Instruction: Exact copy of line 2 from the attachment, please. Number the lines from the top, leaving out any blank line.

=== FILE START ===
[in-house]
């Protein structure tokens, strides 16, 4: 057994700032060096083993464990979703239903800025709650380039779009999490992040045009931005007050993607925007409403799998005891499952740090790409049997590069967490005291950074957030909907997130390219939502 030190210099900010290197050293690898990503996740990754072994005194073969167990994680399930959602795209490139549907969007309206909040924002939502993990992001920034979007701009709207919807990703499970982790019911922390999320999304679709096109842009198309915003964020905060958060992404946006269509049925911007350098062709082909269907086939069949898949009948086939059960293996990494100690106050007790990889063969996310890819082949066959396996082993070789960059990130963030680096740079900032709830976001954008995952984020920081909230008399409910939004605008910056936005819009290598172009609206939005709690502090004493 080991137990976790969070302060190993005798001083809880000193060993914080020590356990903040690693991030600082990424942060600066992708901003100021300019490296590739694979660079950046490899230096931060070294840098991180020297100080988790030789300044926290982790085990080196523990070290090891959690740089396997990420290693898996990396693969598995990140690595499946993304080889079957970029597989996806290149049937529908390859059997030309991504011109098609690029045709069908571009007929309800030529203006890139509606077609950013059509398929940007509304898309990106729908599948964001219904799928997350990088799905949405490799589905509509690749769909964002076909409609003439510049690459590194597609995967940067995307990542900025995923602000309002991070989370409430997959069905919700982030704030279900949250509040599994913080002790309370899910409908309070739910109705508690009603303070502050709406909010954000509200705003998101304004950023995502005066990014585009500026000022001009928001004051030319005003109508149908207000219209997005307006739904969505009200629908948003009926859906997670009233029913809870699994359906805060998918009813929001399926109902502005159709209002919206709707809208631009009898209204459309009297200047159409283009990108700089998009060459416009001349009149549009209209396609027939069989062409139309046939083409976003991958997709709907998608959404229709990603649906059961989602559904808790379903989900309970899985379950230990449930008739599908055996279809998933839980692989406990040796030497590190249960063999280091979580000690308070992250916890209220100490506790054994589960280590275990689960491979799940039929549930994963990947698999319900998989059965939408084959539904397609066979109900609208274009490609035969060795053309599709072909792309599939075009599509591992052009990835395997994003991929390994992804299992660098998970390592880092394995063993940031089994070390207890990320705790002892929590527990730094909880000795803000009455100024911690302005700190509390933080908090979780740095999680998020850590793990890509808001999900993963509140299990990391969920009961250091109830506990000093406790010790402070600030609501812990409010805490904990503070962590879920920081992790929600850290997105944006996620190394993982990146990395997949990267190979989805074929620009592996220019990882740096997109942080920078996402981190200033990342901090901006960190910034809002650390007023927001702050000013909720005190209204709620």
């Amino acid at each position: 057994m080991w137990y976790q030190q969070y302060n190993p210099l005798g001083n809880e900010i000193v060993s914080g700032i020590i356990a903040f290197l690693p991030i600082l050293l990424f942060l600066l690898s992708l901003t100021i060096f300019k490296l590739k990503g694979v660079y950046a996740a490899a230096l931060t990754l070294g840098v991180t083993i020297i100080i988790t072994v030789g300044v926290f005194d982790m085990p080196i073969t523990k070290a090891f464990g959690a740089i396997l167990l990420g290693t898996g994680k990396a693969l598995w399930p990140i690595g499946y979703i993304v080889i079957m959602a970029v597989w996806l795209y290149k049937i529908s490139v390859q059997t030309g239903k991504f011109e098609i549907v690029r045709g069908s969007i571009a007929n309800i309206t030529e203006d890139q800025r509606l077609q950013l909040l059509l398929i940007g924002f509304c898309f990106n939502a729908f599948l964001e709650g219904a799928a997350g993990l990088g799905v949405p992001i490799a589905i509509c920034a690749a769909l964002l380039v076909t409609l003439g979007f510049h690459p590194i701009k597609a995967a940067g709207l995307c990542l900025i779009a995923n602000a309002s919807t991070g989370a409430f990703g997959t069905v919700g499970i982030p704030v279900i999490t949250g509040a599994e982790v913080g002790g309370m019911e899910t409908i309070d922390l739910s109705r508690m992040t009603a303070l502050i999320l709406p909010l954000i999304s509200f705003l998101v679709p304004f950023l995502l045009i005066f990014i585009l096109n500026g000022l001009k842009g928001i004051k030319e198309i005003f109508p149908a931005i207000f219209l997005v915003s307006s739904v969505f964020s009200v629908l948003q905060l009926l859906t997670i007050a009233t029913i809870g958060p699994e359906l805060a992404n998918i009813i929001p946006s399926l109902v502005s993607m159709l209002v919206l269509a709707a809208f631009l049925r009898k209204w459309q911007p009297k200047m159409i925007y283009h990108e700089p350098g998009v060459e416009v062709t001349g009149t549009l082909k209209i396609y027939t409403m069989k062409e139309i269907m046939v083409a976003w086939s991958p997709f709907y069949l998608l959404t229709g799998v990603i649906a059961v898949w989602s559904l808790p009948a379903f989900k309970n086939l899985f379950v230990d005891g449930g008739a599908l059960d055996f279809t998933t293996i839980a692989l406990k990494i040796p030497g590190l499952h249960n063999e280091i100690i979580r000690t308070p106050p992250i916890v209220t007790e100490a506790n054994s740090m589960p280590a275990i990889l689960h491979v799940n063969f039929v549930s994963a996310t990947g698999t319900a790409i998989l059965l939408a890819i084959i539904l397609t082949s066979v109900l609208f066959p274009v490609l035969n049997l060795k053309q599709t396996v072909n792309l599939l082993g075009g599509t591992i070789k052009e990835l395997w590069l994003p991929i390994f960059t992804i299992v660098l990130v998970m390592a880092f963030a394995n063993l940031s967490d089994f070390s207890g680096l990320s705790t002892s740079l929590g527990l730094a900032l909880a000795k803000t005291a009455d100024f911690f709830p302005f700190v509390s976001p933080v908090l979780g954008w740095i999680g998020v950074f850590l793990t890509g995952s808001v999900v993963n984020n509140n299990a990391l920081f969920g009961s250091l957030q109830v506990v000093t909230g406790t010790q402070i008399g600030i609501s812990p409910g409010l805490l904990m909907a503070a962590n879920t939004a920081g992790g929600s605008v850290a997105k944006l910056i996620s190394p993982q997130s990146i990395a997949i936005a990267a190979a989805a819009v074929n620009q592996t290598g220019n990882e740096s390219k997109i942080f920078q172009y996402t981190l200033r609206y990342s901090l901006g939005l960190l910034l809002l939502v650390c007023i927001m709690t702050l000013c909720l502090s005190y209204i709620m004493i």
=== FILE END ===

């Protein structure tokens, strides 16, 4: 057994700032060096083993464990979703239903800025709650380039779009999490992040045009931005007050993607925007409403799998005891499952740090790409049997590069967490005291950074957030909907997130390219939502 030190210099900010290197050293690898990503996740990754072994005194073969167990994680399930959602795209490139549907969007309206909040924002939502993990992001920034979007701009709207919807990703499970982790019911922390999320999304679709096109842009198309915003964020905060958060992404946006269509049925911007350098062709082909269907086939069949898949009948086939059960293996990494100690106050007790990889063969996310890819082949066959396996082993070789960059990130963030680096740079900032709830976001954008995952984020920081909230008399409910939004605008910056936005819009290598172009609206939005709690502090004493 080991137990976790969070302060190993005798001083809880000193060993914080020590356990903040690693991030600082990424942060600066992708901003100021300019490296590739694979660079950046490899230096931060070294840098991180020297100080988790030789300044926290982790085990080196523990070290090891959690740089396997990420290693898996990396693969598995990140690595499946993304080889079957970029597989996806290149049937529908390859059997030309991504011109098609690029045709069908571009007929309800030529203006890139509606077609950013059509398929940007509304898309990106729908599948964001219904799928997350990088799905949405490799589905509509690749769909964002076909409609003439510049690459590194597609995967940067995307990542900025995923602000309002991070989370409430997959069905919700982030704030279900949250509040599994913080002790309370899910409908309070739910109705508690009603303070502050709406909010954000509200705003998101304004950023995502005066990014585009500026000022001009928001004051030319005003109508149908207000219209997005307006739904969505009200629908948003009926859906997670009233029913809870699994359906805060998918009813929001399926109902502005159709209002919206709707809208631009009898209204459309009297200047159409283009990108700089998009060459416009001349009149549009209209396609027939069989062409139309046939083409976003991958997709709907998608959404229709990603649906059961989602559904808790379903989900309970899985379950230990449930008739599908055996279809998933839980692989406990040796030497590190249960063999280091979580000690308070992250916890209220100490506790054994589960280590275990689960491979799940039929549930994963990947698999319900998989059965939408084959539904397609066979109900609208274009490609035969060795053309599709072909792309599939075009599509591992052009990835395997994003991929390994992804299992660098998970390592880092394995063993940031089994070390207890990320705790002892929590527990730094909880000795803000009455100024911690302005700190509390933080908090979780740095999680998020850590793990890509808001999900993963509140299990990391969920009961250091109830506990000093406790010790402070600030609501812990409010805490904990503070962590879920920081992790929600850290997105944006996620190394993982990146990395997949990267190979989805074929620009592996220019990882740096997109942080920078996402981190200033990342901090901006960190910034809002650390007023927001702050000013909720005190209204709620």